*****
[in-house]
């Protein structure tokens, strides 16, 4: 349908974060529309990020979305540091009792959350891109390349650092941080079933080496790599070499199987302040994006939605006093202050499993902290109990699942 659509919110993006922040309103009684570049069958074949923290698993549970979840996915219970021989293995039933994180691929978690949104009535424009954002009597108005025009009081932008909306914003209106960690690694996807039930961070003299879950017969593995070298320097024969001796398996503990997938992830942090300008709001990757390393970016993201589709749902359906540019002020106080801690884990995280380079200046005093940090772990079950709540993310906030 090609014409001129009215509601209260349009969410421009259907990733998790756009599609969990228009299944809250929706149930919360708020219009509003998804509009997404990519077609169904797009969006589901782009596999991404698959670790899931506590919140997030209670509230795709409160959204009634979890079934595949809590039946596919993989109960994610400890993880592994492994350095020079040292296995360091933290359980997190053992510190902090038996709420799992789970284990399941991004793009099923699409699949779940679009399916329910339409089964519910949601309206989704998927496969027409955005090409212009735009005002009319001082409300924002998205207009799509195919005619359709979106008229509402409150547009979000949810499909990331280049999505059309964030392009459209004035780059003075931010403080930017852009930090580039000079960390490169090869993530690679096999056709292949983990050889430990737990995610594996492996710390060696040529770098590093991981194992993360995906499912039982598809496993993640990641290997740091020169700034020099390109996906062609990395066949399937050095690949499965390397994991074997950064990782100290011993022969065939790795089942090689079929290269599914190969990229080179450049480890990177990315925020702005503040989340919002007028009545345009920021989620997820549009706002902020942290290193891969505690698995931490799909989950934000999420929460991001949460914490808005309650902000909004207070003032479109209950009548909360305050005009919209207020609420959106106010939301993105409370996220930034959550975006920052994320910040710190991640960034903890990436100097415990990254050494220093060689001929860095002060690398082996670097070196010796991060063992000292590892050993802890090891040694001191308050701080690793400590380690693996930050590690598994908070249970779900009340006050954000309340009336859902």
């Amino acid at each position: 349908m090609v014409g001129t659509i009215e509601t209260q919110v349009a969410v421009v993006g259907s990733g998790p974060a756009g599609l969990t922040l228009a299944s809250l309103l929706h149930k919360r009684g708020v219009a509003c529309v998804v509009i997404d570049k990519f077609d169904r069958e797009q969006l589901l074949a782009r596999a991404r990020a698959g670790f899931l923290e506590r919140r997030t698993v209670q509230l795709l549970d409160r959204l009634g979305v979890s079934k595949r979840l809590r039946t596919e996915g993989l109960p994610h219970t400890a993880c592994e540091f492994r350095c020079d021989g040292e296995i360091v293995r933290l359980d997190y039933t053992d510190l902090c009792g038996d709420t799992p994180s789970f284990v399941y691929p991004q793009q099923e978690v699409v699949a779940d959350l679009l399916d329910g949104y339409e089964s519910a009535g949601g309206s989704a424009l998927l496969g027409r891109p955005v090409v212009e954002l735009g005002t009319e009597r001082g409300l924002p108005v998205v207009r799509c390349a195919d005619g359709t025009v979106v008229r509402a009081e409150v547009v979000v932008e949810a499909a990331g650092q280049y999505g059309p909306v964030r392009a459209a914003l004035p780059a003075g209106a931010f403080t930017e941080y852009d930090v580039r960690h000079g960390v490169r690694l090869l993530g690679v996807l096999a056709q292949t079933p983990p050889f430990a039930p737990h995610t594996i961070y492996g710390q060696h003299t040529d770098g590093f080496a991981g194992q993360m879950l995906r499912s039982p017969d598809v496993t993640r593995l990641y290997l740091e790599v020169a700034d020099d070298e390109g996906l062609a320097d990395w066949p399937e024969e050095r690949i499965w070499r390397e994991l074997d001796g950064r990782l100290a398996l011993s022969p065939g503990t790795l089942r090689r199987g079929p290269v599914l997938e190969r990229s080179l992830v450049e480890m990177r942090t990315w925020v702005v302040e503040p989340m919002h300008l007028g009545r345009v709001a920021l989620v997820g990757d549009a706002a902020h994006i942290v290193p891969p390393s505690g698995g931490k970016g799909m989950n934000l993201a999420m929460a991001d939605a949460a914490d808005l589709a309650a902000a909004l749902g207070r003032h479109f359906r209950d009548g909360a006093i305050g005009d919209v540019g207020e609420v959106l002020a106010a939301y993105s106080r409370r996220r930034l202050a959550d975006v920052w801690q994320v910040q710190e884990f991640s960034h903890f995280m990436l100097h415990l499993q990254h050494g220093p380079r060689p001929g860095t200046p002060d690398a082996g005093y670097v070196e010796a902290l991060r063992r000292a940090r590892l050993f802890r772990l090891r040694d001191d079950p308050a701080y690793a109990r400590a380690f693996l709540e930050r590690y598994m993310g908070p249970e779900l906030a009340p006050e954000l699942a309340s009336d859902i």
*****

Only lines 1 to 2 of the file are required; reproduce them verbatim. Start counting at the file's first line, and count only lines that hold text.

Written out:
[in-house]
């Protein structure tokens, strides 16, 4: 349908974060529309990020979305540091009792959350891109390349650092941080079933080496790599070499199987302040994006939605006093202050499993902290109990699942 659509919110993006922040309103009684570049069958074949923290698993549970979840996915219970021989293995039933994180691929978690949104009535424009954002009597108005025009009081932008909306914003209106960690690694996807039930961070003299879950017969593995070298320097024969001796398996503990997938992830942090300008709001990757390393970016993201589709749902359906540019002020106080801690884990995280380079200046005093940090772990079950709540993310906030 090609014409001129009215509601209260349009969410421009259907990733998790756009599609969990228009299944809250929706149930919360708020219009509003998804509009997404990519077609169904797009969006589901782009596999991404698959670790899931506590919140997030209670509230795709409160959204009634979890079934595949809590039946596919993989109960994610400890993880592994492994350095020079040292296995360091933290359980997190053992510190902090038996709420799992789970284990399941991004793009099923699409699949779940679009399916329910339409089964519910949601309206989704998927496969027409955005090409212009735009005002009319001082409300924002998205207009799509195919005619359709979106008229509402409150547009979000949810499909990331280049999505059309964030392009459209004035780059003075931010403080930017852009930090580039000079960390490169090869993530690679096999056709292949983990050889430990737990995610594996492996710390060696040529770098590093991981194992993360995906499912039982598809496993993640990641290997740091020169700034020099390109996906062609990395066949399937050095690949499965390397994991074997950064990782100290011993022969065939790795089942090689079929290269599914190969990229080179450049480890990177990315925020702005503040989340919002007028009545345009920021989620997820549009706002902020942290290193891969505690698995931490799909989950934000999420929460991001949460914490808005309650902000909004207070003032479109209950009548909360305050005009919209207020609420959106106010939301993105409370996220930034959550975006920052994320910040710190991640960034903890990436100097415990990254050494220093060689001929860095002060690398082996670097070196010796991060063992000292590892050993802890090891040694001191308050701080690793400590380690693996930050590690598994908070249970779900009340006050954000309340009336859902």